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Article
April 1980

A Permeability Defect of the Retinal Pigment EpitheliumOccurrence in Early Streptozocin Diabetes

Author Affiliations

From the Department of Ophthalmology, Scheie Eye Institute and the George S. Cox Medical Research Institute, University of Pennsylvania School of Medicine, Philadelphia. Dr Kirber is now with the Department of Ophthalmology, Washington University School of Medicine, St Louis.

Arch Ophthalmol. 1980;98(4):725-728. doi:10.1001/archopht.1980.01020030719015
Abstract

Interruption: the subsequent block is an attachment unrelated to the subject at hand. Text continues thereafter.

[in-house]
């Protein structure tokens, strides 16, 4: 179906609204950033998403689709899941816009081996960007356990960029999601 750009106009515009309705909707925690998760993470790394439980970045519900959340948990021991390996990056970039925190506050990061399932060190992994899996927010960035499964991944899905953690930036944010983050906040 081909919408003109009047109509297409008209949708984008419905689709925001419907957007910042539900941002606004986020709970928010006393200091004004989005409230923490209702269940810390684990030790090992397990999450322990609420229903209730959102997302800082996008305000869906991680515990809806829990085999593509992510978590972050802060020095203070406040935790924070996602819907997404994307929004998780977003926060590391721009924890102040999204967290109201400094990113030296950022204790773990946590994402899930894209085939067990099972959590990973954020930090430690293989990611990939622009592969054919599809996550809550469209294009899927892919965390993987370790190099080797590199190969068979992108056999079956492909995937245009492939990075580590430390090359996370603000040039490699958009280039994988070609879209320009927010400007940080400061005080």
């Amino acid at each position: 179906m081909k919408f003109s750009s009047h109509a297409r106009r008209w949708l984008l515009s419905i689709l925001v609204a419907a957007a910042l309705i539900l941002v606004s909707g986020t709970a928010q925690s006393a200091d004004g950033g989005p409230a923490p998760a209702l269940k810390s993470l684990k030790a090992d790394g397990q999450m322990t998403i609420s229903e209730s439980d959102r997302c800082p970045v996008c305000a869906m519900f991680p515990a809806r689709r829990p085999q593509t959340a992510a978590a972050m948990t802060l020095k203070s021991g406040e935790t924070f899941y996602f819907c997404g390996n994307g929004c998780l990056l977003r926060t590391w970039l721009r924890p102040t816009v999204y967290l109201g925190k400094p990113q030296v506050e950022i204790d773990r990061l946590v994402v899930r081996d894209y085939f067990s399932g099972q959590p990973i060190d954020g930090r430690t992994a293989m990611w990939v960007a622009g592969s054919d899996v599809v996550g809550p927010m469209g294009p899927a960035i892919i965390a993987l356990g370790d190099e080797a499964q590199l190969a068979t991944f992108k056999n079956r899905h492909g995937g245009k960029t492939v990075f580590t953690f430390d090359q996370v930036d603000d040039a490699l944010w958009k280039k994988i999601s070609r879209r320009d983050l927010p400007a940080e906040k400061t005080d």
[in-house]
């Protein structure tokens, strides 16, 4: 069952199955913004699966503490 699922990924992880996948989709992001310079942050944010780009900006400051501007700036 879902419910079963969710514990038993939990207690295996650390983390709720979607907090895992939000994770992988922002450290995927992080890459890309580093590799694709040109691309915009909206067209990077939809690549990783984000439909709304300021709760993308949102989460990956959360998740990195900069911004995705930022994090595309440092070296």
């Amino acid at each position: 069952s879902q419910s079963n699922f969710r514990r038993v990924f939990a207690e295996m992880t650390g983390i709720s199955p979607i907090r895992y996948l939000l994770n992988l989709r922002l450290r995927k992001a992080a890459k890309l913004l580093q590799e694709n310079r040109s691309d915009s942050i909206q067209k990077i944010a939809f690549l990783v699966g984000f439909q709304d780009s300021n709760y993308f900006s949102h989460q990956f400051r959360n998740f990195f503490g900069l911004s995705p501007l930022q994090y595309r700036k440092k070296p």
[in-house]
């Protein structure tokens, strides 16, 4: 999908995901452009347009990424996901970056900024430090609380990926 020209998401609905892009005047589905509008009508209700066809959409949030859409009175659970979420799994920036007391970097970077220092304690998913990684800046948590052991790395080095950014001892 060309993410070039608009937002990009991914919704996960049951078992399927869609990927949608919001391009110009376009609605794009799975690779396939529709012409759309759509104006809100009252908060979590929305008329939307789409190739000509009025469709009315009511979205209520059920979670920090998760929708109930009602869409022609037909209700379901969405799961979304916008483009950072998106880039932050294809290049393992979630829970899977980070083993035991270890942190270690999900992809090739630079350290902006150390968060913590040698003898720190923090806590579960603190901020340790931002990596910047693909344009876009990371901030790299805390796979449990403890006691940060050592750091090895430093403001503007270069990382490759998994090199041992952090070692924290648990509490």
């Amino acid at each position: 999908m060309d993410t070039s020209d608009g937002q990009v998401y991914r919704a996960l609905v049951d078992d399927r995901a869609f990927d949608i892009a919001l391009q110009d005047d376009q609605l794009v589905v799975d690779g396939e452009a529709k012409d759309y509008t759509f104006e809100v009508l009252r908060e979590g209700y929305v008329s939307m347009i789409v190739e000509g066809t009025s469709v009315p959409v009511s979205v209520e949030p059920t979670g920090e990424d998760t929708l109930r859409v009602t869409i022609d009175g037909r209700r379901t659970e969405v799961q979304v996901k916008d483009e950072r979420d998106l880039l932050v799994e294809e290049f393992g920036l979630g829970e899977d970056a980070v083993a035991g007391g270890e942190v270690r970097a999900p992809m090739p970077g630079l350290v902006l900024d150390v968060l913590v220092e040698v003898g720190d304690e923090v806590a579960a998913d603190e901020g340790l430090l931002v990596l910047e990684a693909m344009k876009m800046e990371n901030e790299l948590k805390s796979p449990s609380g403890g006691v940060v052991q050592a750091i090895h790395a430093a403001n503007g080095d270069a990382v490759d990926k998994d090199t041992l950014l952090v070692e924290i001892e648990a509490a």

• The permeability of the blood-retina barrier was tested in rats with early streptozocin-induced diabetes. Two different tracer substances were used: fluorescein sodium and horseradish peroxidase (HRP). After intravenous administration, the ocular distribution of fluorescein was studied by fluorescence microscopy of freeze-dried tissue. A permeability defect of the pigment epithelium to fluorescein was present in one half of the rats four weeks after induction of diabetes. The dye entered the pigment epithelial cells but could not be detected among the photoreceptors. The only dye visible in neural retina was within the retinal blood vessels. For HRP, no fault whatsoever in the blood retina barrier was found: there was no increase of vesicular uptake by the pigment epithelial cells; the tight junctions between pigment epithelial cells were intact as were those between the endothelial cells of retinal blood vessels.

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